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How To Fix - Samsung Galaxy Not Registered On Network Error

Among the numerous problems that one could face on a Samsung Galaxy device, the "Not registered on network" error is quite common. If it happened to you as well, here is what you should know about it.

Is it something serious?

Every message that pops unexpectedly on your Smartphone's display tends to scare you. What you need to know about this particular error is that it is not something necessarily serious. In fact, it happens to many people, on different devices from the Galaxy series. Such errors have been reported on Samsung Galaxy S3, Samsung Galaxy S4, and even Samsung Galaxy S5.

Usually, two main situations can trigger this message:

  • One of them relates to the purchase process and the carrier your Smartphone is registered under, through contract;

  • The other one relates to some software updates.

    As suggested, both of them are fixable, but you will have to eliminate them one by one.

    Registration problems and how to fix them

    The registration issue most likely occurs with first users. If you have bought the device from a specific carrier, through contract, but you are trying to use a SIM from a different carrier, chances are you will get this error. Carriers tend to blacklist the devices they sell, to prevent customers from using SIMs from their competitors without completing the contract.

    To check if this is the case, try to insert a SIM that you know belongs to the original carrier. If that one works and other SIMs, from other carriers, do not work, you have found the source of the problem. Unfortunately, you will have to get in touch with the seller and establish the terms that will allow you to use a different SIM with that device.

    However, before you do so, keep in mind that some users reported to mysteriously solve this problem by simply inserting that different SIM. When reusing their initial SIM after the switch, the "Not registered on network" message just did not show up anymore. Therefore, you might check this one before getting in touch with the carrier.

    Software problems and how to fix them

    Another common cause of dealing with this message relates, as already suggested, to update discrepancies. If you root your device with software that is not approved by the phone's manufacturer, you might end up having different versions of firmware and kernel. If those versions are incompatible with your device, the phone might not be recognized inside the network.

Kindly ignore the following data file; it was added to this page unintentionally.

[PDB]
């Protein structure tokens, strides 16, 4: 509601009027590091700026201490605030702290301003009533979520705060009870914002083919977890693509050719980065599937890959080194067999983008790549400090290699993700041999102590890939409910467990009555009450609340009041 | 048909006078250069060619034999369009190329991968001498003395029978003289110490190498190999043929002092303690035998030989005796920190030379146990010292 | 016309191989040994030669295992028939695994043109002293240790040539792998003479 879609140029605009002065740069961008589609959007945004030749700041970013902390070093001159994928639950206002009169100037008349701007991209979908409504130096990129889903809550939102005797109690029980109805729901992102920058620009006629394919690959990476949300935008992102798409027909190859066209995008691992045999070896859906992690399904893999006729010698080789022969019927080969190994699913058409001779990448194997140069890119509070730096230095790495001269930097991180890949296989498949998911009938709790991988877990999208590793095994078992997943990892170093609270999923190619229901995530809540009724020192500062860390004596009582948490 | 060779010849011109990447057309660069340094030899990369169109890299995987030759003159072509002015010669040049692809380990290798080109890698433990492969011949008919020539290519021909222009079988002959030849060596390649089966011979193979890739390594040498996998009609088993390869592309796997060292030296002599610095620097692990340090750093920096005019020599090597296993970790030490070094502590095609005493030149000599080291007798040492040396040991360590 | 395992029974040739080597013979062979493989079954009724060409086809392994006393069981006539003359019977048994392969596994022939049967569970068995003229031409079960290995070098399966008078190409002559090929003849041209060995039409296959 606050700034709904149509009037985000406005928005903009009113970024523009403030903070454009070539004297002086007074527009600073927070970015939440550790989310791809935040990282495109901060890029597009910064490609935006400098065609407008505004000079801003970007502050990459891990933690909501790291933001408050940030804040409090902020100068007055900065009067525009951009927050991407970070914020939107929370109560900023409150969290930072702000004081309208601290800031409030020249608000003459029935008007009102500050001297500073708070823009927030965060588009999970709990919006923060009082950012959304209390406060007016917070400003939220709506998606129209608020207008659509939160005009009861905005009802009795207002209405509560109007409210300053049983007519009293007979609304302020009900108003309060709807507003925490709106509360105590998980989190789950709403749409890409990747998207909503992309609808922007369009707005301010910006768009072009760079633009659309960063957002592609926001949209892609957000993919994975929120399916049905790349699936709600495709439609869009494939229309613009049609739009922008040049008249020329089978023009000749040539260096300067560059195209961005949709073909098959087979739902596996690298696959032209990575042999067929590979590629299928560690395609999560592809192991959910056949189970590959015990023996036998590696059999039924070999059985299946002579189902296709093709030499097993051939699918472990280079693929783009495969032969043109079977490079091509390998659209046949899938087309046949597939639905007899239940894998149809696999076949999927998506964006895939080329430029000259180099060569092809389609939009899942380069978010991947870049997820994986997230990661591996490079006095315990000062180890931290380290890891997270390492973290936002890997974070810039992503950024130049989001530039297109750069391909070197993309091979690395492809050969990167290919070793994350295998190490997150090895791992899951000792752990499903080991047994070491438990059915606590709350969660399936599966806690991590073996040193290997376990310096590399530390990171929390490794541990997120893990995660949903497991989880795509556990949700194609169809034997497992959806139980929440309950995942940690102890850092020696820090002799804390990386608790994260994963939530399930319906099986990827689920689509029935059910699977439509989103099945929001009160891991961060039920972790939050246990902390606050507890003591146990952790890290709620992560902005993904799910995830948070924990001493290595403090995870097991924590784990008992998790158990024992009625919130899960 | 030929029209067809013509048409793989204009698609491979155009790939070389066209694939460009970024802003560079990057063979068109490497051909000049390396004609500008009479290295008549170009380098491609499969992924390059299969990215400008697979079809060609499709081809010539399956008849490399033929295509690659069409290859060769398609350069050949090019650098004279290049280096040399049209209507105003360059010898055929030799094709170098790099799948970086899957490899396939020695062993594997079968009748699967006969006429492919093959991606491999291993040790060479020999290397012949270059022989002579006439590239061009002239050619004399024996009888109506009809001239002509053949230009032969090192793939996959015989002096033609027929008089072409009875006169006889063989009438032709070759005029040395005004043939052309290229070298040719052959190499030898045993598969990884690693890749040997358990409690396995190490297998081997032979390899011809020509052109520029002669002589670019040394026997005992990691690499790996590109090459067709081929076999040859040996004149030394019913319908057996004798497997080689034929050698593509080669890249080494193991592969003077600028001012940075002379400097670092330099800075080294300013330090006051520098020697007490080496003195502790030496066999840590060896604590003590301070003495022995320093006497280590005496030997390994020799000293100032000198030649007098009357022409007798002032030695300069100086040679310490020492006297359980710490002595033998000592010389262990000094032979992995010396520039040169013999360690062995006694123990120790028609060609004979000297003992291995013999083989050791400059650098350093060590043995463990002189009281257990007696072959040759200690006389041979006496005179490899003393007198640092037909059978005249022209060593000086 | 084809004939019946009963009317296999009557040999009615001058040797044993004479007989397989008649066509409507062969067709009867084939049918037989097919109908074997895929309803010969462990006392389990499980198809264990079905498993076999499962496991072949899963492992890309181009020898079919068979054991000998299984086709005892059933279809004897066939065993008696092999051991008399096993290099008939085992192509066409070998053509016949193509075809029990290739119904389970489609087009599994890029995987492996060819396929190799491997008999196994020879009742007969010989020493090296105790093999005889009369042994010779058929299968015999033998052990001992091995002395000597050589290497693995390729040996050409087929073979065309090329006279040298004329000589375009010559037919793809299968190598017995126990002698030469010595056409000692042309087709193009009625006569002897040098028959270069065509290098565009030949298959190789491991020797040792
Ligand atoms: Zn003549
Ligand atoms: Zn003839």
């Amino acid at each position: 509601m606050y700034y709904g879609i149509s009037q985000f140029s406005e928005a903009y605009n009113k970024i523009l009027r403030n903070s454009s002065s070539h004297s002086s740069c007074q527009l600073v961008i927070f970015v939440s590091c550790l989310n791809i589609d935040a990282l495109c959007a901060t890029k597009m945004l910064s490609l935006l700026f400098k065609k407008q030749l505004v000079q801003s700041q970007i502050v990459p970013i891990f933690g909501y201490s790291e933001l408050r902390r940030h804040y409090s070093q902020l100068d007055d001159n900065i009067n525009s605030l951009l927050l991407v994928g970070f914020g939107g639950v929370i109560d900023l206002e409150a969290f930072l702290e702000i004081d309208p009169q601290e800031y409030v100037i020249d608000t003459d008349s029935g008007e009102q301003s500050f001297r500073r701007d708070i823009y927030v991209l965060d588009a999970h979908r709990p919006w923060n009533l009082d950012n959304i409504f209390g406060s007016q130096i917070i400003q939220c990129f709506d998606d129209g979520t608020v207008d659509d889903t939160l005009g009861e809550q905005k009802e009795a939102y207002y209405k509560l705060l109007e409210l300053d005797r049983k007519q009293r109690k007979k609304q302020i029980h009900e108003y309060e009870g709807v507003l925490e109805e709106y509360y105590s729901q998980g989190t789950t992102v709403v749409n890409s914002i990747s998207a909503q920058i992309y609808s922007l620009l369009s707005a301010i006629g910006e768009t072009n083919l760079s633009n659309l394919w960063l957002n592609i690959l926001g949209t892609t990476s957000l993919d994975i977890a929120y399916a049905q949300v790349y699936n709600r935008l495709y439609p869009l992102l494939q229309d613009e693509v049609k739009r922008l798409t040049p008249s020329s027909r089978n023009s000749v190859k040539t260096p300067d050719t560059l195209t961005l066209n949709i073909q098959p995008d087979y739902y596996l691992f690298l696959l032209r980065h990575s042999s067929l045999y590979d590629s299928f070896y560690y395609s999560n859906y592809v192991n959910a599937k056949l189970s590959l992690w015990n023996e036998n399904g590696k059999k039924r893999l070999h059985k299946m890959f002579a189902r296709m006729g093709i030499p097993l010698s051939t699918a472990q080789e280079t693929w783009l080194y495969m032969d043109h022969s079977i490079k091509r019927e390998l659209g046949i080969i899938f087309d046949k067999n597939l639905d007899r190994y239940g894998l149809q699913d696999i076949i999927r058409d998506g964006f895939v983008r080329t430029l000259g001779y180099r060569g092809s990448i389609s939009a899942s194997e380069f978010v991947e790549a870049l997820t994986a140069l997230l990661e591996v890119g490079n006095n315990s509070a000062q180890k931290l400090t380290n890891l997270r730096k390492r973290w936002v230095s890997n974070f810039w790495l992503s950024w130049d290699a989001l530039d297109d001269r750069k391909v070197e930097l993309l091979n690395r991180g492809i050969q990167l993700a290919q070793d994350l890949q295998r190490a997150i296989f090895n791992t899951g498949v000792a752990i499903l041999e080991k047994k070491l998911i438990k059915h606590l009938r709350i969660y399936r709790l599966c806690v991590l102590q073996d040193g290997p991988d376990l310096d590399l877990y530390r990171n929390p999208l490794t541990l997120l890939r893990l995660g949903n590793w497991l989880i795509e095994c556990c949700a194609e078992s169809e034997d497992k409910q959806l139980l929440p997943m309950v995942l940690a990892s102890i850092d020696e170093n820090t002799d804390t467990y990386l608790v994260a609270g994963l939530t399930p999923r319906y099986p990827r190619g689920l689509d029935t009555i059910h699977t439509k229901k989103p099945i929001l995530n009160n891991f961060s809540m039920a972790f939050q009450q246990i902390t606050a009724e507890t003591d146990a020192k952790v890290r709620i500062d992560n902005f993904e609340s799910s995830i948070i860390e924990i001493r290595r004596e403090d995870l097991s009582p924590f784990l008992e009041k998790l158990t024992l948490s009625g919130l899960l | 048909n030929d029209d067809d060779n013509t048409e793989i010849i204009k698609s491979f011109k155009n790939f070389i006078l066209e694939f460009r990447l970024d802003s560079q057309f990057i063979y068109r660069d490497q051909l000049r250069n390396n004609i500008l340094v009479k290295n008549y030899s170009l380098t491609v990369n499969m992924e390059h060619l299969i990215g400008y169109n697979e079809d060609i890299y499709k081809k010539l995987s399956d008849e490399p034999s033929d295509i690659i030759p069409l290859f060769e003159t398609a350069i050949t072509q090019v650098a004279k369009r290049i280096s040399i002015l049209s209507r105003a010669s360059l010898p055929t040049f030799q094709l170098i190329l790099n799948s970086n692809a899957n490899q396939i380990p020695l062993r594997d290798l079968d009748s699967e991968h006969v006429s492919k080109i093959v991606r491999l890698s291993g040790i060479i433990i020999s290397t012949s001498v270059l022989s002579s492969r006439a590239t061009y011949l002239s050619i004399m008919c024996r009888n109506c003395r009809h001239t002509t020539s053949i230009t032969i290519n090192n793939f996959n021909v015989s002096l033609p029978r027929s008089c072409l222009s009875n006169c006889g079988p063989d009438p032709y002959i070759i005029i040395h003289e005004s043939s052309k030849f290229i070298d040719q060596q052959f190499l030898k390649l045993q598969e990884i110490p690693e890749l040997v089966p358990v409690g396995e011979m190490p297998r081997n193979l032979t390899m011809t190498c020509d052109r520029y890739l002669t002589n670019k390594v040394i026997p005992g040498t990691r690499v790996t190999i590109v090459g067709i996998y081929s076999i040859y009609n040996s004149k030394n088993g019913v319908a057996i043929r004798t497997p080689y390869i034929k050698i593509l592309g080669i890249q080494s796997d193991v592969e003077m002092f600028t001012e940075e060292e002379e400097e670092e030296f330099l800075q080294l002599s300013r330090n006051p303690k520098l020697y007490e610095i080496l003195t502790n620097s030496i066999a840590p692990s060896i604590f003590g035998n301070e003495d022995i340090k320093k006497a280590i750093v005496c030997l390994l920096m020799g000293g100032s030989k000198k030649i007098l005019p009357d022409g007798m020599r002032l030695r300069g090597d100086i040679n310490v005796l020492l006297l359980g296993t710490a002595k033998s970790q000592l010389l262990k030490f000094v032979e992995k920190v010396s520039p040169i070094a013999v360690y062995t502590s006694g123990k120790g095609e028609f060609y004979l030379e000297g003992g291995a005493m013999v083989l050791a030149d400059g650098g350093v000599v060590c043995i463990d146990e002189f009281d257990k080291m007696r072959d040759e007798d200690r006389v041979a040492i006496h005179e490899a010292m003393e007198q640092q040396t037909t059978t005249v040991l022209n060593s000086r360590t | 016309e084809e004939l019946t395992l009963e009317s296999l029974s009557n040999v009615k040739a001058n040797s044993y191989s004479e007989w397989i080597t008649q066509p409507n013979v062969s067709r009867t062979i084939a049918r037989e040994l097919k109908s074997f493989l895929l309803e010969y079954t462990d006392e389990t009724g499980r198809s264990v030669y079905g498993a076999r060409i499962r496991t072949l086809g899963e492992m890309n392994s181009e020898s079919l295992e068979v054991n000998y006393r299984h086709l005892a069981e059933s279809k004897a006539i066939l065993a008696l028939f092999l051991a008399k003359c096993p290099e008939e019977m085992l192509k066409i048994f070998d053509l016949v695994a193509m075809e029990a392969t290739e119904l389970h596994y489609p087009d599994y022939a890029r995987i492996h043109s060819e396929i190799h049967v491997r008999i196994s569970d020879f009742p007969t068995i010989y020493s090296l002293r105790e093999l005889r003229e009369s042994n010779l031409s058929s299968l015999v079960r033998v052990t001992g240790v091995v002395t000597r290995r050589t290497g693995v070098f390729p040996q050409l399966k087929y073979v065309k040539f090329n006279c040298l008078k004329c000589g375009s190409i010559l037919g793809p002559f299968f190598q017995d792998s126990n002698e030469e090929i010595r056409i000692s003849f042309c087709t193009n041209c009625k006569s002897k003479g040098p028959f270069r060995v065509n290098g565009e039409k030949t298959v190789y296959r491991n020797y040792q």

Trying to update your device through unofficial ways is dangerous. At the same time, however, software or firmware that is not up to date could also give you problems. Regardless if you are on Vodafone, T-Mobile, Rogers, Airtel or any other carrier, you could get this error even after the official root.

    To get rid of the annoying message, you could:

  • Surf the web for detailed explanations on how to fix the "Not registered on network" error, from specialized websites;

  • Try a few simple methods, on your own, and hope it will go away;

  • Take your phone to an authorized service and have it handled in there.

    The last one is, obviously, the safest, but not everyone is that patient. If you want to take the problem in your own hands, here is what you could do:

    Things you can try on your own

    If your smartphone shows up as not registered, you can try to manually select the Network Operator on that device. You will find this option at the Mobile Networks tab, at Settings, under the Wireless and Network options.

    If there is not much valuable information stored on your device, you can take the safest path and initiate a factory reset. This one is said to work most of the times. As its name suggests, it involves removing all the data, including everything from your internal storage. Just in case, do a backup first and then perform the factory reset.

    If you know you have been doing some changes into the Smartphone's software lately, you should also check whether the device software and the Samsung Account software are updated and, of course, up to date.

    Whenever you feel the problem is too big for you to handle, ask for professional help. You do not want to turn a relatively minor "Not registered on network" bug into a headache bigger and harder to solve.